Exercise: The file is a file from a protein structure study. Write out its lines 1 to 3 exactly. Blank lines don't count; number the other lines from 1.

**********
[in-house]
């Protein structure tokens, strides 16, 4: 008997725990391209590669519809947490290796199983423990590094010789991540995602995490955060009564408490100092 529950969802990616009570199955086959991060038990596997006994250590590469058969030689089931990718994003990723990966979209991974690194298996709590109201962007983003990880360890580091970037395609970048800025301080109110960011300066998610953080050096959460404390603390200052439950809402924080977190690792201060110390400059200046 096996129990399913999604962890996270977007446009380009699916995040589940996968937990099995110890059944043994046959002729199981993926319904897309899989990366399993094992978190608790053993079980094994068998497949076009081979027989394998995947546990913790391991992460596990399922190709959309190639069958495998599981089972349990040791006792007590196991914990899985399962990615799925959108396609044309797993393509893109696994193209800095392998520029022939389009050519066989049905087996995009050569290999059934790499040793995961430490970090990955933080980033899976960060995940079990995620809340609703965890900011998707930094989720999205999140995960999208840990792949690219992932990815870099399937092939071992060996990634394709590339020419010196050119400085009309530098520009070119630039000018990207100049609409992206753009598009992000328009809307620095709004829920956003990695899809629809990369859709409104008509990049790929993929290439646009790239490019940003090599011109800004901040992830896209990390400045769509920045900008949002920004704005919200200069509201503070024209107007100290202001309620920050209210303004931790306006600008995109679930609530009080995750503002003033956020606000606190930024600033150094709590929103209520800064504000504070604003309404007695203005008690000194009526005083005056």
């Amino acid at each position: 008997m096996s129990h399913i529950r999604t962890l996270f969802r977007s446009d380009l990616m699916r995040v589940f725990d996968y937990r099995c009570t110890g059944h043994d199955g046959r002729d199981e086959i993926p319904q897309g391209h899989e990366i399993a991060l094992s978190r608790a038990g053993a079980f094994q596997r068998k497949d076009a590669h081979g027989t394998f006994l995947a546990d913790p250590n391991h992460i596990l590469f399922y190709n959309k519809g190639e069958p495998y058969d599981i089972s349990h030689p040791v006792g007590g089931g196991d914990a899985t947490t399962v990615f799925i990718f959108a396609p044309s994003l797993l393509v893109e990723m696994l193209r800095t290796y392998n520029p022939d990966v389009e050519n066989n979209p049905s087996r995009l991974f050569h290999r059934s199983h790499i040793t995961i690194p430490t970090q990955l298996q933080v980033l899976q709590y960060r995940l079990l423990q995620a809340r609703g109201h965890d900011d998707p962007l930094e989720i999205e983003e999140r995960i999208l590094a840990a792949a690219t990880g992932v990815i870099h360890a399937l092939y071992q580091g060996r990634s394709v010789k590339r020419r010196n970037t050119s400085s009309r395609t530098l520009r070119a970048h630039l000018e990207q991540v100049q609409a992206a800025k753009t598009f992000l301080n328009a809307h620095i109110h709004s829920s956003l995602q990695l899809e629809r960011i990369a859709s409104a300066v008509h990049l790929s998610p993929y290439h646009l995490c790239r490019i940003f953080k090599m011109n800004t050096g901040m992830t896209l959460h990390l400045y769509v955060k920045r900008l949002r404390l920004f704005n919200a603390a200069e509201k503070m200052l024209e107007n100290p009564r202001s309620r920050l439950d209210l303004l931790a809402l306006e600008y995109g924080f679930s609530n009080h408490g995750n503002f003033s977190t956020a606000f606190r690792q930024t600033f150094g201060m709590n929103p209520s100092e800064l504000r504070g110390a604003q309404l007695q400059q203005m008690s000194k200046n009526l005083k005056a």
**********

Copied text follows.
[in-house]
């Protein structure tokens, strides 16, 4: 008997725990391209590669519809947490290796199983423990590094010789991540995602995490955060009564408490100092 529950969802990616009570199955086959991060038990596997006994250590590469058969030689089931990718994003990723990966979209991974690194298996709590109201962007983003990880360890580091970037395609970048800025301080109110960011300066998610953080050096959460404390603390200052439950809402924080977190690792201060110390400059200046 096996129990399913999604962890996270977007446009380009699916995040589940996968937990099995110890059944043994046959002729199981993926319904897309899989990366399993094992978190608790053993079980094994068998497949076009081979027989394998995947546990913790391991992460596990399922190709959309190639069958495998599981089972349990040791006792007590196991914990899985399962990615799925959108396609044309797993393509893109696994193209800095392998520029022939389009050519066989049905087996995009050569290999059934790499040793995961430490970090990955933080980033899976960060995940079990995620809340609703965890900011998707930094989720999205999140995960999208840990792949690219992932990815870099399937092939071992060996990634394709590339020419010196050119400085009309530098520009070119630039000018990207100049609409992206753009598009992000328009809307620095709004829920956003990695899809629809990369859709409104008509990049790929993929290439646009790239490019940003090599011109800004901040992830896209990390400045769509920045900008949002920004704005919200200069509201503070024209107007100290202001309620920050209210303004931790306006600008995109679930609530009080995750503002003033956020606000606190930024600033150094709590929103209520800064504000504070604003309404007695203005008690000194009526005083005056």
């Amino acid at each position: 008997m096996s129990h399913i529950r999604t962890l996270f969802r977007s446009d380009l990616m699916r995040v589940f725990d996968y937990r099995c009570t110890g059944h043994d199955g046959r002729d199981e086959i993926p319904q897309g391209h899989e990366i399993a991060l094992s978190r608790a038990g053993a079980f094994q596997r068998k497949d076009a590669h081979g027989t394998f006994l995947a546990d913790p250590n391991h992460i596990l590469f399922y190709n959309k519809g190639e069958p495998y058969d599981i089972s349990h030689p040791v006792g007590g089931g196991d914990a899985t947490t399962v990615f799925i990718f959108a396609p044309s994003l797993l393509v893109e990723m696994l193209r800095t290796y392998n520029p022939d990966v389009e050519n066989n979209p049905s087996r995009l991974f050569h290999r059934s199983h790499i040793t995961i690194p430490t970090q990955l298996q933080v980033l899976q709590y960060r995940l079990l423990q995620a809340r609703g109201h965890d900011d998707p962007l930094e989720i999205e983003e999140r995960i999208l590094a840990a792949a690219t990880g992932v990815i870099h360890a399937l092939y071992q580091g060996r990634s394709v010789k590339r020419r010196n970037t050119s400085s009309r395609t530098l520009r070119a970048h630039l000018e990207q991540v100049q609409a992206a800025k753009t598009f992000l301080n328009a809307h620095i109110h709004s829920s956003l995602q990695l899809e629809r960011i990369a859709s409104a300066v008509h990049l790929s998610p993929y290439h646009l995490c790239r490019i940003f953080k090599m011109n800004t050096g901040m992830t896209l959460h990390l400045y769509v955060k920045r900008l949002r404390l920004f704005n919200a603390a200069e509201k503070m200052l024209e107007n100290p009564r202001s309620r920050l439950d209210l303004l931790a809402l306006e600008y995109g924080f679930s609530n009080h408490g995750n503002f003033s977190t956020a606000f606190r690792q930024t600033f150094g201060m709590n929103p209520s100092e800064l504000r504070g110390a604003q309404l007695q400059q203005m008690s000194k200046n009526l005083k005056a």